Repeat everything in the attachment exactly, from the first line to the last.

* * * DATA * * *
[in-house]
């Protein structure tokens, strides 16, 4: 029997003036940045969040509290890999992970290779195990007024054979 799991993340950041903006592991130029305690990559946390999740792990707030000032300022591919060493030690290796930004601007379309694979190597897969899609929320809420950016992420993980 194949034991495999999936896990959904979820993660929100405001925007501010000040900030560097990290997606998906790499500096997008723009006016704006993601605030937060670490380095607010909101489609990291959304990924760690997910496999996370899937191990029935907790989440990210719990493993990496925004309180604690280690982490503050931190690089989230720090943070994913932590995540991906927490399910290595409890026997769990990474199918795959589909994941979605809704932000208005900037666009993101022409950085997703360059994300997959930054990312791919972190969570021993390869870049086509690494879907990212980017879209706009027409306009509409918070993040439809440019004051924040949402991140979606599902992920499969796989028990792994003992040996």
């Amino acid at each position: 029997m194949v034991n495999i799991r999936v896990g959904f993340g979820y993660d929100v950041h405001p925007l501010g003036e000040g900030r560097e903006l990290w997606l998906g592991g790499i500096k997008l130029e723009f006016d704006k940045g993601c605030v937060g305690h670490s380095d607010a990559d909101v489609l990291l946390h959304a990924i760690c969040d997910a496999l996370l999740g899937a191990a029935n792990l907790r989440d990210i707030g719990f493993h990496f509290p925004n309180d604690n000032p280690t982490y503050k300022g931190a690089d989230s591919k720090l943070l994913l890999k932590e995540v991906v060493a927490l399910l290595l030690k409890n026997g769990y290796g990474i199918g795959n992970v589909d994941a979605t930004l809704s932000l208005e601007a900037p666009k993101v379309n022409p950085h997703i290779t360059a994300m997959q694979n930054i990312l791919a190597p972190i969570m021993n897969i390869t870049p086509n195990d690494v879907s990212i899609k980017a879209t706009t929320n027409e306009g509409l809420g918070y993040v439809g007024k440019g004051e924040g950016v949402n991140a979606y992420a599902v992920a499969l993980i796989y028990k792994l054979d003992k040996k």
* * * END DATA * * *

[in-house]
């Protein structure tokens, strides 16, 4: 029997003036940045969040509290890999992970290779195990007024054979 799991993340950041903006592991130029305690990559946390999740792990707030000032300022591919060493030690290796930004601007379309694979190597897969899609929320809420950016992420993980 194949034991495999999936896990959904979820993660929100405001925007501010000040900030560097990290997606998906790499500096997008723009006016704006993601605030937060670490380095607010909101489609990291959304990924760690997910496999996370899937191990029935907790989440990210719990493993990496925004309180604690280690982490503050931190690089989230720090943070994913932590995540991906927490399910290595409890026997769990990474199918795959589909994941979605809704932000208005900037666009993101022409950085997703360059994300997959930054990312791919972190969570021993390869870049086509690494879907990212980017879209706009027409306009509409918070993040439809440019004051924040949402991140979606599902992920499969796989028990792994003992040996």
């Amino acid at each position: 029997m194949v034991n495999i799991r999936v896990g959904f993340g979820y993660d929100v950041h405001p925007l501010g003036e000040g900030r560097e903006l990290w997606l998906g592991g790499i500096k997008l130029e723009f006016d704006k940045g993601c605030v937060g305690h670490s380095d607010a990559d909101v489609l990291l946390h959304a990924i760690c969040d997910a496999l996370l999740g899937a191990a029935n792990l907790r989440d990210i707030g719990f493993h990496f509290p925004n309180d604690n000032p280690t982490y503050k300022g931190a690089d989230s591919k720090l943070l994913l890999k932590e995540v991906v060493a927490l399910l290595l030690k409890n026997g769990y290796g990474i199918g795959n992970v589909d994941a979605t930004l809704s932000l208005e601007a900037p666009k993101v379309n022409p950085h997703i290779t360059a994300m997959q694979n930054i990312l791919a190597p972190i969570m021993n897969i390869t870049p086509n195990d690494v879907s990212i899609k980017a879209t706009t929320n027409e306009g509409l809420g918070y993040v439809g007024k440019g004051e924040g950016v949402n991140a979606y992420a599902v992920a499969l993980i796989y028990k792994l054979d003992k040996k």